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Tips Tuesday: A golfer’s story on backup plans

6/17/2014 at 8:54 am by

I admit it, I’m addicted to golf! I love it in the rain, sun, cold, heat—there is no better day for me than being on the golf course and challenging myself with that little white ball.

A few weeks ago I went golfing.  Now for those of you that live in sunny climates golfing probably consists of throwing your shoes and clubs into the car and off you go.  For those of us that live in Oregon, preparing for golf is an art.  You must be ready for sun, rain, coldness (think layers), and, of course, you need snacks, cold drinks, and other nourishment. By the time I loaded my bag into the car, it was stuffed so full I could have lived off of it for a full week.

Why did I take all this time to prepare and have a backup plan?  Morning started off cold: pull out fleece–check! By hole 9 it was a bit muggy: take off fleece, stuff in bag, remove at least one layer of clothing–check! Hole 12, RAIN! Pull out umbrella, rain pants, rain jacket–check!

Not being prepared can result in some pretty miserable golf conditions that could take my game to a whole new low. So why am I telling you this?  Having a backup plan is vital to your game and also to your business.  What is your back-up process?  Here are a few recommendations for you:

  • Daily—Back up your data every day. We also recommend that you back up all files in your data folders each time you perform a backup. Use some type of removable media such as tape, diskette, or CD to make your daily backups and do not over write the previous daily backup. Date these backups and delete them after you have a good permanent month-end or quarter-end backup.
  • Safety—You should also do a safety data backup every time you perform a major procedure that affects your files such as posting, moving files, or printing checks and invoices. You can make safety backups prior to performing major tasks to personal hard drives or to the network drive.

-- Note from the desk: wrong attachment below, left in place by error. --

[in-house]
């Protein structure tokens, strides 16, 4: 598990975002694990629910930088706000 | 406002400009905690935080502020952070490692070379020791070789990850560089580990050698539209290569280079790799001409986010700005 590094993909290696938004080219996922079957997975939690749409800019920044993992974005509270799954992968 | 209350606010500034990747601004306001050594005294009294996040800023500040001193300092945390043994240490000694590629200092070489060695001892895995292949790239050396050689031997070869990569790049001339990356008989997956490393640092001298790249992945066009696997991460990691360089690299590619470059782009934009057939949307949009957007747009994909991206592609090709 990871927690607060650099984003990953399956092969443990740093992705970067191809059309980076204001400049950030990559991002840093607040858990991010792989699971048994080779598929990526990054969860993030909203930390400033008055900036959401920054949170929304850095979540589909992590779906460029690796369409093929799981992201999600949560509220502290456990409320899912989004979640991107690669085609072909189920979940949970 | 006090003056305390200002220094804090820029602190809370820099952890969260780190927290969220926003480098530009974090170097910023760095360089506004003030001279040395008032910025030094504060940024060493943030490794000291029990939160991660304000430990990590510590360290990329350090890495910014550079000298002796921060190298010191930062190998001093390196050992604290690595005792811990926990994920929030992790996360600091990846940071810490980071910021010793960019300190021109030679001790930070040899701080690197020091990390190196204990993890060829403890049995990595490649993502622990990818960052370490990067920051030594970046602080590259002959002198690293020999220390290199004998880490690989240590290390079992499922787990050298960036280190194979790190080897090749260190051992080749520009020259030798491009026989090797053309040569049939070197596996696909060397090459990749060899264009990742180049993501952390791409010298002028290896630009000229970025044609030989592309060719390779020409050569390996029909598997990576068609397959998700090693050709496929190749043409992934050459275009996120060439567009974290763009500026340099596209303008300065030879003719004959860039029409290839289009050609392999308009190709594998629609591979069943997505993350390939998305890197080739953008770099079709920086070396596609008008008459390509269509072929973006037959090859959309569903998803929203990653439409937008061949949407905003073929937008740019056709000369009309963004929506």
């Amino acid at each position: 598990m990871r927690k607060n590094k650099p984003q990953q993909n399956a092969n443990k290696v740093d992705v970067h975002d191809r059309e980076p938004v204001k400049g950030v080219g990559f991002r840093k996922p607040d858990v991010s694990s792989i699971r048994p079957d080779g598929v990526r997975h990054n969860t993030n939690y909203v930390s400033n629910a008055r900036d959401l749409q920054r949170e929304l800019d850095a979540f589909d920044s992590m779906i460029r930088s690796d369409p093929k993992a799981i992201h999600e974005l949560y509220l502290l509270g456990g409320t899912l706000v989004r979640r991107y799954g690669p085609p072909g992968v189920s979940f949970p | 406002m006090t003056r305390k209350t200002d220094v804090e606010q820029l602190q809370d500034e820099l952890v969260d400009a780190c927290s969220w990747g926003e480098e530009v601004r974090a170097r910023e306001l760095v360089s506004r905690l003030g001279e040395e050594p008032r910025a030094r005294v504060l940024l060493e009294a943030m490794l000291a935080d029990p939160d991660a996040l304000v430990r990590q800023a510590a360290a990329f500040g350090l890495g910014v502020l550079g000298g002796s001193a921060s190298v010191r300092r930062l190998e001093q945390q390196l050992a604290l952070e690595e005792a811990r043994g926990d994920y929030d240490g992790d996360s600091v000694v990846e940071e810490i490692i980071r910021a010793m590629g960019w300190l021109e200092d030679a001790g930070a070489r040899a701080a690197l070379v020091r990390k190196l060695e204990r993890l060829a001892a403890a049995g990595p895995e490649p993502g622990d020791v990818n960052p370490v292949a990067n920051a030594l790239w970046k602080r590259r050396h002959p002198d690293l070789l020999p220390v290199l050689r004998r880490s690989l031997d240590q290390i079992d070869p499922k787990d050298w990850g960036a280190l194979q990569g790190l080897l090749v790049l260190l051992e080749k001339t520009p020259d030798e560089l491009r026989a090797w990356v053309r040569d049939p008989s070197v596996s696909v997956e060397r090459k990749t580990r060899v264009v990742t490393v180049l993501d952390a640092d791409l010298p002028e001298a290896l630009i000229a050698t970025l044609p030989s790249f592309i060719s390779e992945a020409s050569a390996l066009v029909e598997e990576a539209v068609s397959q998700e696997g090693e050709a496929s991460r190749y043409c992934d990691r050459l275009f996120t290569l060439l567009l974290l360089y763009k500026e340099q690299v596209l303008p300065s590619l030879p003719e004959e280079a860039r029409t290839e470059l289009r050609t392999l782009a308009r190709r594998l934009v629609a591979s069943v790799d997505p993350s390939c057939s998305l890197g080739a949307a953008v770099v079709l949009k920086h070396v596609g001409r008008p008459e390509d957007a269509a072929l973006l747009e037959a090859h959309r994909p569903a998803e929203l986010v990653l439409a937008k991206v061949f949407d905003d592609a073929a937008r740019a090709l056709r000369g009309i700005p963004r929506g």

• Month-end—Make month-end backups just prior to closing the month and use a permanent backup such as a removable media. At month-end, we also recommend you back up any application folders that contain customization such as payroll formulas, security, and custom reports.
  • Quarter-end—Make a quarter-end backup just prior to closing the last month of the quarter and use a permanent backup, such as a removable media.
  • Year-end—Prior to closing the last month of the year, make a year-end backup that is permanent to a removable media.

You may want to store permanent data backups or copies of the data backups off site or at a secure location.

These recommendations are a guideline and you may decide to back up more or less, depending on how much data you enter each day.

Don’t be caught on the course without your bag of tricks because you never know when it’s going to hail!

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About the Author

Amy Pierce is a Director of Customer Support at Sage. She has over 26 years’ experience in support and service. During off hours you will most likely find Amy on the golf course or a nature walk. You can reach Amy at Amy.Pierce@sage.com, or follow her on Twitter @Pierce_AmyJ

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